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A footnote on Utah's gay marriage ban

Published December 10, 2013 2:07 pm
This is an archived article that was published on sltrib.com in 2013, and information in the article may be outdated. It is provided only for personal research purposes and may not be reprinted.

In 2004, lawmaker LaVar Christensen — a Republican who currently represents Draper in the Utah Legislature — sponsored the "joint resolution on marriage," which put Amendment 3 on that November's ballot. Voters subsequently approved the amendment, which banned same-sex marriage and is currently the subject of a lawsuit in Utah's federal court.

In a note included with the proposal, the Office of Legislative Research and General Counsel made this prescient observation:

"In Zablocki v. Redhail, 434 U.S. 374 (1978), the United States Supreme Court concluded that the right to marry 'is of fundamental importance,' requiring 'critical examination' of the state's interest in creating a classification that interferes with that right."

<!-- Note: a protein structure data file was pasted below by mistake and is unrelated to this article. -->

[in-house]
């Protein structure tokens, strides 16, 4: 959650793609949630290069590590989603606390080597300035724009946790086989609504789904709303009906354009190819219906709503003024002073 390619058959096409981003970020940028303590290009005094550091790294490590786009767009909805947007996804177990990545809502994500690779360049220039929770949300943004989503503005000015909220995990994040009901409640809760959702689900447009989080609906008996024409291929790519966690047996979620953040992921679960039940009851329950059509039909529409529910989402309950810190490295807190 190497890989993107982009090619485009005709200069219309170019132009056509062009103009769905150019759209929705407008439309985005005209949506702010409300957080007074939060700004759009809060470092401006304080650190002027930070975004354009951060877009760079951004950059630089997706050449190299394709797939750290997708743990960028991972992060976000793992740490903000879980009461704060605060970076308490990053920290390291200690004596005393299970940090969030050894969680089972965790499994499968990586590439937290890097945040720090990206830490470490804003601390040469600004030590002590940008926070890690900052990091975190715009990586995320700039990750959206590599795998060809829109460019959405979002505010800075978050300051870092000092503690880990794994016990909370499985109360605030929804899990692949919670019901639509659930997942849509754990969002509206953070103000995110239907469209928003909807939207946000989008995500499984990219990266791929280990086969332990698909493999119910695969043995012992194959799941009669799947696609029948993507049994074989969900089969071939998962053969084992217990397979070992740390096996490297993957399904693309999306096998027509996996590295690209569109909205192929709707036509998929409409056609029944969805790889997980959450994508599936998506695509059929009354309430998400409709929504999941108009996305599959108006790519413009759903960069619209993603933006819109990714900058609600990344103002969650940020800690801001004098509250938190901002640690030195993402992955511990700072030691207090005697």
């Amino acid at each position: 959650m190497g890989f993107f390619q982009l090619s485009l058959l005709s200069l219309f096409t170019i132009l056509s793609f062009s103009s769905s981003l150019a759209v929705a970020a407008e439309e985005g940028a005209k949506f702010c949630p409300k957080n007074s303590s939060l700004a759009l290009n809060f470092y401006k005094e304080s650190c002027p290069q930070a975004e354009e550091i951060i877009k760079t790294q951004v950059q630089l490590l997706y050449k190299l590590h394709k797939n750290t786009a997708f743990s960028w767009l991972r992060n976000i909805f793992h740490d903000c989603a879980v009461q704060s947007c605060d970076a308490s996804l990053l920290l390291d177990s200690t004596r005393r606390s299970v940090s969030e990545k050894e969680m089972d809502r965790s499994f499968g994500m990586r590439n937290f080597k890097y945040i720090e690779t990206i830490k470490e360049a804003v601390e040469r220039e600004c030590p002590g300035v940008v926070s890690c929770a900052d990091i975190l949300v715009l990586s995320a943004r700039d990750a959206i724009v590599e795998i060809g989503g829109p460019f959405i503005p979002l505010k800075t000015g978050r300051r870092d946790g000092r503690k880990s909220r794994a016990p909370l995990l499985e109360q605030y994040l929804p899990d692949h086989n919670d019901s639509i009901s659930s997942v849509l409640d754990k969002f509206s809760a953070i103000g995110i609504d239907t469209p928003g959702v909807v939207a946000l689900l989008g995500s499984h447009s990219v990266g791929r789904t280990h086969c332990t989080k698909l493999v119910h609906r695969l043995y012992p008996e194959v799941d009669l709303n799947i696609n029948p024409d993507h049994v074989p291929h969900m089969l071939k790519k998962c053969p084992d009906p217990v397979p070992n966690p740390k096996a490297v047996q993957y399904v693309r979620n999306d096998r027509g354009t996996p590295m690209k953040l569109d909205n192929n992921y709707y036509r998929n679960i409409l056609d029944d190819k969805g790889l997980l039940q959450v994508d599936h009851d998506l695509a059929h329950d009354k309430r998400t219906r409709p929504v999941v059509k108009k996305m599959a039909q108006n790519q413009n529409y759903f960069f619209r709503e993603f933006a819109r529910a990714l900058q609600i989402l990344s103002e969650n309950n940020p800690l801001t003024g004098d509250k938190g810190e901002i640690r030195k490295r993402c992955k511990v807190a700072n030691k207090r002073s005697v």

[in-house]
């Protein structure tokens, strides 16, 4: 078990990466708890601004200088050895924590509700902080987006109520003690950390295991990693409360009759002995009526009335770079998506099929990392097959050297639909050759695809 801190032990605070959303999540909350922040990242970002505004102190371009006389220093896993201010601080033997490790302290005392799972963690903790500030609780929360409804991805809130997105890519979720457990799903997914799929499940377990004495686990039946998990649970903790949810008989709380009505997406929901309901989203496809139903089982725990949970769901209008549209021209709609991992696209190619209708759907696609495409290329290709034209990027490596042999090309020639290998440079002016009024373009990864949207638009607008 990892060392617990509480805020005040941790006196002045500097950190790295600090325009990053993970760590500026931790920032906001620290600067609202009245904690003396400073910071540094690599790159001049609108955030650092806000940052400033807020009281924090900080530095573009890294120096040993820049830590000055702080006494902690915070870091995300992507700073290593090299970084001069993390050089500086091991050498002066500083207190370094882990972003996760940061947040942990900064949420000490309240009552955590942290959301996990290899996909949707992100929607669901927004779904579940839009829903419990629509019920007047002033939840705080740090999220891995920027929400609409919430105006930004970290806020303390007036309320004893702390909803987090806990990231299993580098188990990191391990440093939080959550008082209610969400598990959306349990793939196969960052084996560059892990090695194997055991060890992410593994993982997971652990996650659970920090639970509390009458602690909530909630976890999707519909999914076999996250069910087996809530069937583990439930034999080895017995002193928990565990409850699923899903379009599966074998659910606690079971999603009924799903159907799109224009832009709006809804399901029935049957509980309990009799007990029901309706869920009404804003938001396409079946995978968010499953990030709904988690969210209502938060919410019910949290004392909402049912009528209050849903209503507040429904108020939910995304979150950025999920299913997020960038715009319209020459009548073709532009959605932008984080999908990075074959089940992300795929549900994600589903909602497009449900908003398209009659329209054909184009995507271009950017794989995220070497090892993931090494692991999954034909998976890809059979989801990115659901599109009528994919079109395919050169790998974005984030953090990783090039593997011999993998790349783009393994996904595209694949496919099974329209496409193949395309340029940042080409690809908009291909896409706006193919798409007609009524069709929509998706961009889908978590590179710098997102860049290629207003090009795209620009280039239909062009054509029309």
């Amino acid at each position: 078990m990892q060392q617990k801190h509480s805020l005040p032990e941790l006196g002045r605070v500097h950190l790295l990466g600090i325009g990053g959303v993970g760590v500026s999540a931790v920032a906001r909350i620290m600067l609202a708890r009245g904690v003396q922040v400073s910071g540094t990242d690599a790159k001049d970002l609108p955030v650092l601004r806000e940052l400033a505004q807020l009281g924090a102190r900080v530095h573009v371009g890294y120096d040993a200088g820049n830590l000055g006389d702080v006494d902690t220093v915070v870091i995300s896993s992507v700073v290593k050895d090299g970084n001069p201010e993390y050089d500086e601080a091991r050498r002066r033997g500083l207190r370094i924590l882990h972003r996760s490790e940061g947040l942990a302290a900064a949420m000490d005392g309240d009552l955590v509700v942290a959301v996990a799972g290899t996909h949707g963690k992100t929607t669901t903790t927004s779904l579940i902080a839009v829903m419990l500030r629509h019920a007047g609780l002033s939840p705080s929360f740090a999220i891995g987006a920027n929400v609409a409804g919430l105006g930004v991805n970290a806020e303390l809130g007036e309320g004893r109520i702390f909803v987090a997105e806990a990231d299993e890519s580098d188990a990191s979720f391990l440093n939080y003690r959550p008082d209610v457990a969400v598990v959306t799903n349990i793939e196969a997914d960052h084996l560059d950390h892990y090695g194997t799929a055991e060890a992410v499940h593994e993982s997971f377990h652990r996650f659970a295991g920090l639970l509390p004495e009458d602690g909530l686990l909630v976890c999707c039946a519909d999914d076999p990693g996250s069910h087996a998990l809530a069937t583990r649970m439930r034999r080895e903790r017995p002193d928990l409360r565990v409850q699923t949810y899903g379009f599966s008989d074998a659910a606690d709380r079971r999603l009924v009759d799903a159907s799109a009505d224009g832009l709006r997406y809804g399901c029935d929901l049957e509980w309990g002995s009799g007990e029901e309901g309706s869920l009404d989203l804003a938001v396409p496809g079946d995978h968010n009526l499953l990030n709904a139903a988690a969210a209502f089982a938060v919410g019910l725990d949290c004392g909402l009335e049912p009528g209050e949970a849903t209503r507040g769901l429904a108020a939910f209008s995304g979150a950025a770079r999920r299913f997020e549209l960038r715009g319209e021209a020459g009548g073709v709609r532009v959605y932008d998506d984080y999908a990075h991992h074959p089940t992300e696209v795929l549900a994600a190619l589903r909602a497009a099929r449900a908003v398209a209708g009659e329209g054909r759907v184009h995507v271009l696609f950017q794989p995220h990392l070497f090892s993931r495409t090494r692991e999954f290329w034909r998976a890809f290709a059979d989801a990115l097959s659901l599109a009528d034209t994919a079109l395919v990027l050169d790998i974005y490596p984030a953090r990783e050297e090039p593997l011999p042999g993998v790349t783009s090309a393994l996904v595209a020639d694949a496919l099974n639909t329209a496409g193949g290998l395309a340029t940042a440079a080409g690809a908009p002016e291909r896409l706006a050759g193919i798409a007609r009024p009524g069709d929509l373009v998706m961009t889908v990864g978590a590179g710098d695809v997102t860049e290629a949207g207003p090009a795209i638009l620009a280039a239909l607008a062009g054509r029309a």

"The Court has not specifically decided whether a state's interest is sufficiently compelling to justify restricting the right to marry to a man and a woman. Other cases could be argued by analogy to suggest that restricting the right to marry to a man and a woman violates federal due process or equal protection provisions."

"If the amendment to the Utah Constitution proposed by this joint resolution is approved by voters and becomes part of the Utah Constitution, it may be susceptible to challenge under the federal due process or equal protection grounds. Relevant case law is inconclusive, and how a court would ultimately decide the constitutionality of the provision under the United States Constitution in the context of a specific lawsuit is difficult to predict."

—Brooke Adams




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